A Montreal woman turned to a Quebec judge yesterday in a bid to obtain alimony from her wealthy ex. She says she was the man's companion, travel partner, and mother to their children: The only thing she wasn't was his wife.
Now the woman is challenging federal law and seeking $50-million of her ex's fortune, saying she was unfairly penalized because she never tied the knot.
"I never thought I would have to go before a judge to ask for my money or my rights," the woman, who is in her 30s, told reporters outside the courtroom. "I want to be recognized as his wife. I always considered myself to be his wife. Everybody treated me as his wife."
The couple's identities are protected under Quebec law.
The outcome is being closely followed in Quebec because the province is champion of common-law marriage in Canada. After the collapse of the Catholic Church's influence in Quebec, many couples opted to live together without saying their vows: 34 per cent of all couples in Quebec live together, compared with 18 per cent on average across Canada.
The impact for children is even greater, since 60 per cent of children in Quebec are born to unwed parents.
While the repercussions of the court ruling could be wide-ranging, the test case happens to be set against an uncommon backdrop of wealth and luxury.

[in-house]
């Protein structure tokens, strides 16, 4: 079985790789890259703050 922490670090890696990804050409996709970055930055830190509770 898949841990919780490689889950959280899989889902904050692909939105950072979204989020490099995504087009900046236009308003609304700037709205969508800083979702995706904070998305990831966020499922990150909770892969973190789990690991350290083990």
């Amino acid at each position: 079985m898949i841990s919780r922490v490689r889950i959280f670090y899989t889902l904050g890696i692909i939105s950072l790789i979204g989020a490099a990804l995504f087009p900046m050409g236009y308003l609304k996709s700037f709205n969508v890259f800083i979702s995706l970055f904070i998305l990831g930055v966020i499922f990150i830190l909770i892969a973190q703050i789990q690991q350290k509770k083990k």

The woman described in Superior Court how she met her future partner on a beach in her native South America. She was a 17-year-old high-school student; he was a businessman from Quebec, nearly twice her age.
The young woman, who moved to Montreal in 1995, embarked on a lavish lifestyle. There were trips to Tahiti and London, sailboat rides, and constant rounds of parties.
Each time she discussed marriage, however, her mate was evasive, she said.
"I wanted to marry him from the start, but all I got from him was excuses," she said.
She says she didn't realize that, as a woman living with a man in Quebec without a marriage certificate, she didn't have the same rights as a woman who was formally married.
Lawyers for the woman are challenging Canada's definition of marriage, set out as the "lawful union" between two people. They argue that two people who live together for years, even if they don't formally tie the knot, should be recognized under the law.
"A ceremony is no longer what creates the marital bond," said one of the woman's lawyers, Marie-Hélène Dubé.
In fact, Quebec is the only province that doesn't afford common-law spouses the same protections as married ones. The lawyers are also challenging part of the Quebec Civil Code.
The woman, who split from her ex in 2001 but has shared custody of the children, receives $35,000 a month in child-support payments. But she wants a separate sum of $56,000 a month in spousal support for herself.
Under cross-examination, she admitted to the court that her former partner was paying for a new $2.4-million home for her and their children in upper Outremont, along with $500,000 for her to furnish and fix it up. He was also paying for a cook, two nannies, and the children's private schooling.
An association representing single parents and reconstituted families in Quebec has obtained intervenor status in the case. A lawyer for the group said the matter is important because it addresses the rights of children.
The woman's former partner is to testify on Thursday.